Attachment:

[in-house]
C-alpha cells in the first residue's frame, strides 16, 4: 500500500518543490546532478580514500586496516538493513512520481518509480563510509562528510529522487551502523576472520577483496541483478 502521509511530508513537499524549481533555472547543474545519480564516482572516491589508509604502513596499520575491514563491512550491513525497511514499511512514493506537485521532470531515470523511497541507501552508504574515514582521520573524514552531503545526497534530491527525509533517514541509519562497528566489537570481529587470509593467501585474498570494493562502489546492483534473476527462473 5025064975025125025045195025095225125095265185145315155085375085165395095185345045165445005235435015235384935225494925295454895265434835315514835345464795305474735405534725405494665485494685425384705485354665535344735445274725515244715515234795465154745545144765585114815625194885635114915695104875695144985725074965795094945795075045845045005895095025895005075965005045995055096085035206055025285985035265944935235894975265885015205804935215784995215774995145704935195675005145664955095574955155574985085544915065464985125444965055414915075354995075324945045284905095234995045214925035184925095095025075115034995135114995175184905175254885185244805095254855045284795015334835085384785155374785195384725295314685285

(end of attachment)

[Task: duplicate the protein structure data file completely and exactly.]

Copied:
[in-house]
C-alpha cells in the first residue's frame, strides 16, 4: 500500500518543490546532478580514500586496516538493513512520481518509480563510509562528510529522487551502523576472520577483496541483478 502521509511530508513537499524549481533555472547543474545519480564516482572516491589508509604502513596499520575491514563491512550491513525497511514499511512514493506537485521532470531515470523511497541507501552508504574515514582521520573524514552531503545526497534530491527525509533517514541509519562497528566489537570481529587470509593467501585474498570494493562502489546492483534473476527462473 5025064975025125025045195025095225125095265185145315155085375085165395095185345045165445005235435015235384935225494925295454895265434835315514835345464795305474735405534725405494665485494685425384705485354665535344735445274725515244715515234795465154745545144765585114815625194885635114915695104875695144985725074965795094945795075045845045005895095025895005075965005045995055096085035206055025285985035265944935235894975265885015205804935215784995215774995145704935195675005145664955095574955155574985085544915065464985125444965055414915075354995075324945045284905095234995045214925035184925095095025075115034995135114995175184905175254885185244805095254855045284795015334835085384785155374785195384725295314685285